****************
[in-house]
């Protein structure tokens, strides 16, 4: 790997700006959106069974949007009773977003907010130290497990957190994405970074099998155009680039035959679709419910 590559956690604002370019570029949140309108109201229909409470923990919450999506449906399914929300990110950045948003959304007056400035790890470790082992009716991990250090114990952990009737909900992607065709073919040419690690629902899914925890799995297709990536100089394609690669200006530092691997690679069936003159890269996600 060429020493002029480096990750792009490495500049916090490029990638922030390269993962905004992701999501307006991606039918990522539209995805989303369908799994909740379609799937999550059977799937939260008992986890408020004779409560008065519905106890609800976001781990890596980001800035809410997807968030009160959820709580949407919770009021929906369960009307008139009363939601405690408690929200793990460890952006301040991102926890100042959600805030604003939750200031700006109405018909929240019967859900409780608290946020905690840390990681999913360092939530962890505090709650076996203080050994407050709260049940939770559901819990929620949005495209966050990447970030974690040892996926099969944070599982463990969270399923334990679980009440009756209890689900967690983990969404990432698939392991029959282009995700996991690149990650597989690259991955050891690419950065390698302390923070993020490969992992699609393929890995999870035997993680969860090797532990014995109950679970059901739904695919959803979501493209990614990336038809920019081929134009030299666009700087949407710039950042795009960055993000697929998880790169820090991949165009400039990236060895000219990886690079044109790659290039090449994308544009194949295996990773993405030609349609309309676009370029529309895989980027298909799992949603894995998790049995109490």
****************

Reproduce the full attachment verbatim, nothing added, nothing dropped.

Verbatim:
[in-house]
């Protein structure tokens, strides 16, 4: 790997700006959106069974949007009773977003907010130290497990957190994405970074099998155009680039035959679709419910 590559956690604002370019570029949140309108109201229909409470923990919450999506449906399914929300990110950045948003959304007056400035790890470790082992009716991990250090114990952990009737909900992607065709073919040419690690629902899914925890799995297709990536100089394609690669200006530092691997690679069936003159890269996600 060429020493002029480096990750792009490495500049916090490029990638922030390269993962905004992701999501307006991606039918990522539209995805989303369908799994909740379609799937999550059977799937939260008992986890408020004779409560008065519905106890609800976001781990890596980001800035809410997807968030009160959820709580949407919770009021929906369960009307008139009363939601405690408690929200793990460890952006301040991102926890100042959600805030604003939750200031700006109405018909929240019967859900409780608290946020905690840390990681999913360092939530962890505090709650076996203080050994407050709260049940939770559901819990929620949005495209966050990447970030974690040892996926099969944070599982463990969270399923334990679980009440009756209890689900967690983990969404990432698939392991029959282009995700996991690149990650597989690259991955050891690419950065390698302390923070993020490969992992699609393929890995999870035997993680969860090797532990014995109950679970059901739904695919959803979501493209990614990336038809920019081929134009030299666009700087949407710039950042795009960055993000697929998880790169820090991949165009400039990236060895000219990886690079044109790659290039090449994308544009194949295996990773993405030609349609309309676009370029529309895989980027298909799992949603894995998790049995109490």